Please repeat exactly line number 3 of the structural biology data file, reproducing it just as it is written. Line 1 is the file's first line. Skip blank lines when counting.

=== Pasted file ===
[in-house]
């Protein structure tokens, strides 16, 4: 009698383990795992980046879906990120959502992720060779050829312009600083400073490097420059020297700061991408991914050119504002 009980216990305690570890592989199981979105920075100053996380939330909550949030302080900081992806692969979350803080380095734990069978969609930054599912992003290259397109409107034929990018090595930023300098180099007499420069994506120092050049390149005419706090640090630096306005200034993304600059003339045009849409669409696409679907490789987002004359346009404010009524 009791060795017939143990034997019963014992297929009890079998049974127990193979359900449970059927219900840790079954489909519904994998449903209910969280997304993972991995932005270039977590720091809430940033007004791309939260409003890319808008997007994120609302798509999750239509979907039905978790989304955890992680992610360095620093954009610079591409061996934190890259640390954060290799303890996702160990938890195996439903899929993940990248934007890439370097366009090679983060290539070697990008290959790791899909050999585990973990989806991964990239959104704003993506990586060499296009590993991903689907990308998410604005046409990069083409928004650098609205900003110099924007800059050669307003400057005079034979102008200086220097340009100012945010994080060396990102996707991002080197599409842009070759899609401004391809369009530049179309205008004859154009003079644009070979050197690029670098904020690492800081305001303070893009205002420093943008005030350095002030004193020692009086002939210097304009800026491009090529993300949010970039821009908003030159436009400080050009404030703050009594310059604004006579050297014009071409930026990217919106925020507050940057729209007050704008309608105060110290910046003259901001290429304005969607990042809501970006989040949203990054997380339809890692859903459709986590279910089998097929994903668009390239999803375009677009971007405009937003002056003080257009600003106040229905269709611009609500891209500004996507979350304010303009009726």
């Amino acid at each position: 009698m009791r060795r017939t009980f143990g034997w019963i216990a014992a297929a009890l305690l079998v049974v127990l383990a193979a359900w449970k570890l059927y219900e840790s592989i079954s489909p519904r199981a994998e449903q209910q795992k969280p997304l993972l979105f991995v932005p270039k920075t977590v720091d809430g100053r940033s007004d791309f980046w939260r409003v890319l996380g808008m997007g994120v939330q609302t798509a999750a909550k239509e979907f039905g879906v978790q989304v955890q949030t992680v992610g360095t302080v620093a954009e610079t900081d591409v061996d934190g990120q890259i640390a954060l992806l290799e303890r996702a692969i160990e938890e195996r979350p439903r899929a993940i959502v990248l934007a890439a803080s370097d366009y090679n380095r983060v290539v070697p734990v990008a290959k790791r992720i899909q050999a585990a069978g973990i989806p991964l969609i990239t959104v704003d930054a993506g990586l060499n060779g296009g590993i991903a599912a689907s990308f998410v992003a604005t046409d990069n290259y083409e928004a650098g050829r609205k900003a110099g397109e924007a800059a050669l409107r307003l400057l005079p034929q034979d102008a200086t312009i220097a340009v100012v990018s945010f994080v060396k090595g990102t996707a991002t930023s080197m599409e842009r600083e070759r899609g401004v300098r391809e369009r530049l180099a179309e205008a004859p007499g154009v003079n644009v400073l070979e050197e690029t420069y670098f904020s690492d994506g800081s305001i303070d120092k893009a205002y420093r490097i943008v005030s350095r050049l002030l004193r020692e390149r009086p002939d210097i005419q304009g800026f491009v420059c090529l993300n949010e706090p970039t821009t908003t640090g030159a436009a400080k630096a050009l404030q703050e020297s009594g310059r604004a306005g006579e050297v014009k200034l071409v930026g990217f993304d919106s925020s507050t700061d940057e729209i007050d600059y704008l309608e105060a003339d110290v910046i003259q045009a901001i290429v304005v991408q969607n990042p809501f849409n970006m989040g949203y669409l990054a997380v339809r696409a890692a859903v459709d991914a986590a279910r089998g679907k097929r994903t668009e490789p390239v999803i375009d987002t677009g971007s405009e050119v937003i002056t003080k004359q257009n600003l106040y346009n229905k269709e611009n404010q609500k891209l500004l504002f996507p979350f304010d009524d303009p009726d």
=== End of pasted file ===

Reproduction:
């Amino acid at each position: 009698m009791r060795r017939t009980f143990g034997w019963i216990a014992a297929a009890l305690l079998v049974v127990l383990a193979a359900w449970k570890l059927y219900e840790s592989i079954s489909p519904r199981a994998e449903q209910q795992k969280p997304l993972l979105f991995v932005p270039k920075t977590v720091d809430g100053r940033s007004d791309f980046w939260r409003v890319l996380g808008m997007g994120v939330q609302t798509a999750a909550k239509e979907f039905g879906v978790q989304v955890q949030t992680v992610g360095t302080v620093a954009e610079t900081d591409v061996d934190g990120q890259i640390a954060l992806l290799e303890r996702a692969i160990e938890e195996r979350p439903r899929a993940i959502v990248l934007a890439a803080s370097d366009y090679n380095r983060v290539v070697p734990v990008a290959k790791r992720i899909q050999a585990a069978g973990i989806p991964l969609i990239t959104v704003d930054a993506g990586l060499n060779g296009g590993i991903a599912a689907s990308f998410v992003a604005t046409d990069n290259y083409e928004a650098g050829r609205k900003a110099g397109e924007a800059a050669l409107r307003l400057l005079p034929q034979d102008a200086t312009i220097a340009v100012v990018s945010f994080v060396k090595g990102t996707a991002t930023s080197m599409e842009r600083e070759r899609g401004v300098r391809e369009r530049l180099a179309e205008a004859p007499g154009v003079n644009v400073l070979e050197e690029t420069y670098f904020s690492d994506g800081s305001i303070d120092k893009a205002y420093r490097i943008v005030s350095r050049l002030l004193r020692e390149r009086p002939d210097i005419q304009g800026f491009v420059c090529l993300n949010e706090p970039t821009t908003t640090g030159a436009a400080k630096a050009l404030q703050e020297s009594g310059r604004a306005g006579e050297v014009k200034l071409v930026g990217f993304d919106s925020s507050t700061d940057e729209i007050d600059y704008l309608e105060a003339d110290v910046i003259q045009a901001i290429v304005v991408q969607n990042p809501f849409n970006m989040g949203y669409l990054a997380v339809r696409a890692a859903v459709d991914a986590a279910r089998g679907k097929r994903t668009e490789p390239v999803i375009d987002t677009g971007s405009e050119v937003i002056t003080k004359q257009n600003l106040y346009n229905k269709e611009n404010q609500k891209l500004l504002f996507p979350f304010d009524d303009p009726d």